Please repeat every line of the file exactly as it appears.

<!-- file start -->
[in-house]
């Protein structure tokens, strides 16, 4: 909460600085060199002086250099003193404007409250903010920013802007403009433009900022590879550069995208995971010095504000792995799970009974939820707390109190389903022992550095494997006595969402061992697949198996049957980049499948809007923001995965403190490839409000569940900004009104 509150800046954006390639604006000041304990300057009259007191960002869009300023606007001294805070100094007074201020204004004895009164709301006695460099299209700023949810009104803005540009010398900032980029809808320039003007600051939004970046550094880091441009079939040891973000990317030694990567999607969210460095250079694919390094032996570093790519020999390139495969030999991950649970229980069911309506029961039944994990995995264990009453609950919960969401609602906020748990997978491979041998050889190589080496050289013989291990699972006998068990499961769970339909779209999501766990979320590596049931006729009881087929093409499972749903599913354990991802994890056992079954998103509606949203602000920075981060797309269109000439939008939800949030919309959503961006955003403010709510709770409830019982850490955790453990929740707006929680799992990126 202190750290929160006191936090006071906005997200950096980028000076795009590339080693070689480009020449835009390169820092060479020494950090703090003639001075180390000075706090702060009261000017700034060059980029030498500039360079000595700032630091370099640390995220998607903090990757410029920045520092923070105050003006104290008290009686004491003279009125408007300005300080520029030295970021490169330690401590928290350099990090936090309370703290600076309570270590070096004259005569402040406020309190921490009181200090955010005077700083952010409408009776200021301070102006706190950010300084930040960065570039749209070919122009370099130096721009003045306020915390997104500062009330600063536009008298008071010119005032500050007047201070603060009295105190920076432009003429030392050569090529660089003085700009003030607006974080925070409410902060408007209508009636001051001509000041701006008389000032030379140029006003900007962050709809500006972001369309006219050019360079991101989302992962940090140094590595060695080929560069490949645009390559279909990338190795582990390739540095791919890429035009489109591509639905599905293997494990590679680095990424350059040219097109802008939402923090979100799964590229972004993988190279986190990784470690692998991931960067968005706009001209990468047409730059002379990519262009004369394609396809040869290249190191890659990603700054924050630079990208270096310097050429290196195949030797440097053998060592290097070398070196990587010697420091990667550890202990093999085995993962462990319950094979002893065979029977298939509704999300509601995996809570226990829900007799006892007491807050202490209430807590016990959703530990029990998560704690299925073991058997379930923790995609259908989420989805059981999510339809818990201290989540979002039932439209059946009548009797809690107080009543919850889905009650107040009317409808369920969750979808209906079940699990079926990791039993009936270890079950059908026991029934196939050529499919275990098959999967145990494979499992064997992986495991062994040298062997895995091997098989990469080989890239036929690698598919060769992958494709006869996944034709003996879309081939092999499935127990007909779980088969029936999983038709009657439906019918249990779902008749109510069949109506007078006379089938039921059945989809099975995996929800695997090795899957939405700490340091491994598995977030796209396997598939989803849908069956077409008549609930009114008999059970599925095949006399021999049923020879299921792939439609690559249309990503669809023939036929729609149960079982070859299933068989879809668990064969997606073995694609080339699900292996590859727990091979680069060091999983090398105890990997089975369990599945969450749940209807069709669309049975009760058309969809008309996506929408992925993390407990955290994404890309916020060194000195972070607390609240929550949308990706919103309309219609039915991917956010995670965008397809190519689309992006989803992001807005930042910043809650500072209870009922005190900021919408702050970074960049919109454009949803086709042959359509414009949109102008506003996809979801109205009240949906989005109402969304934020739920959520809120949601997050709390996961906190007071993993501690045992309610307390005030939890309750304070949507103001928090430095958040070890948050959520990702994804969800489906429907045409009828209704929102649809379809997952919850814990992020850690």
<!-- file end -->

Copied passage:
[in-house]
């Protein structure tokens, strides 16, 4: 909460600085060199002086250099003193404007409250903010920013802007403009433009900022590879550069995208995971010095504000792995799970009974939820707390109190389903022992550095494997006595969402061992697949198996049957980049499948809007923001995965403190490839409000569940900004009104 509150800046954006390639604006000041304990300057009259007191960002869009300023606007001294805070100094007074201020204004004895009164709301006695460099299209700023949810009104803005540009010398900032980029809808320039003007600051939004970046550094880091441009079939040891973000990317030694990567999607969210460095250079694919390094032996570093790519020999390139495969030999991950649970229980069911309506029961039944994990995995264990009453609950919960969401609602906020748990997978491979041998050889190589080496050289013989291990699972006998068990499961769970339909779209999501766990979320590596049931006729009881087929093409499972749903599913354990991802994890056992079954998103509606949203602000920075981060797309269109000439939008939800949030919309959503961006955003403010709510709770409830019982850490955790453990929740707006929680799992990126 202190750290929160006191936090006071906005997200950096980028000076795009590339080693070689480009020449835009390169820092060479020494950090703090003639001075180390000075706090702060009261000017700034060059980029030498500039360079000595700032630091370099640390995220998607903090990757410029920045520092923070105050003006104290008290009686004491003279009125408007300005300080520029030295970021490169330690401590928290350099990090936090309370703290600076309570270590070096004259005569402040406020309190921490009181200090955010005077700083952010409408009776200021301070102006706190950010300084930040960065570039749209070919122009370099130096721009003045306020915390997104500062009330600063536009008298008071010119005032500050007047201070603060009295105190920076432009003429030392050569090529660089003085700009003030607006974080925070409410902060408007209508009636001051001509000041701006008389000032030379140029006003900007962050709809500006972001369309006219050019360079991101989302992962940090140094590595060695080929560069490949645009390559279909990338190795582990390739540095791919890429035009489109591509639905599905293997494990590679680095990424350059040219097109802008939402923090979100799964590229972004993988190279986190990784470690692998991931960067968005706009001209990468047409730059002379990519262009004369394609396809040869290249190191890659990603700054924050630079990208270096310097050429290196195949030797440097053998060592290097070398070196990587010697420091990667550890202990093999085995993962462990319950094979002893065979029977298939509704999300509601995996809570226990829900007799006892007491807050202490209430807590016990959703530990029990998560704690299925073991058997379930923790995609259908989420989805059981999510339809818990201290989540979002039932439209059946009548009797809690107080009543919850889905009650107040009317409808369920969750979808209906079940699990079926990791039993009936270890079950059908026991029934196939050529499919275990098959999967145990494979499992064997992986495991062994040298062997895995091997098989990469080989890239036929690698598919060769992958494709006869996944034709003996879309081939092999499935127990007909779980088969029936999983038709009657439906019918249990779902008749109510069949109506007078006379089938039921059945989809099975995996929800695997090795899957939405700490340091491994598995977030796209396997598939989803849908069956077409008549609930009114008999059970599925095949006399021999049923020879299921792939439609690559249309990503669809023939036929729609149960079982070859299933068989879809668990064969997606073995694609080339699900292996590859727990091979680069060091999983090398105890990997089975369990599945969450749940209807069709669309049975009760058309969809008309996506929408992925993390407990955290994404890309916020060194000195972070607390609240929550949308990706919103309309219609039915991917956010995670965008397809190519689309992006989803992001807005930042910043809650500072209870009922005190900021919408702050970074960049919109454009949803086709042959359509414009949109102008506003996809979801109205009240949906989005109402969304934020739920959520809120949601997050709390996961906190007071993993501690045992309610307390005030939890309750304070949507103001928090430095958040070890948050959520990702994804969800489906429907045409009828209704929102649809379809997952919850814990992020850690």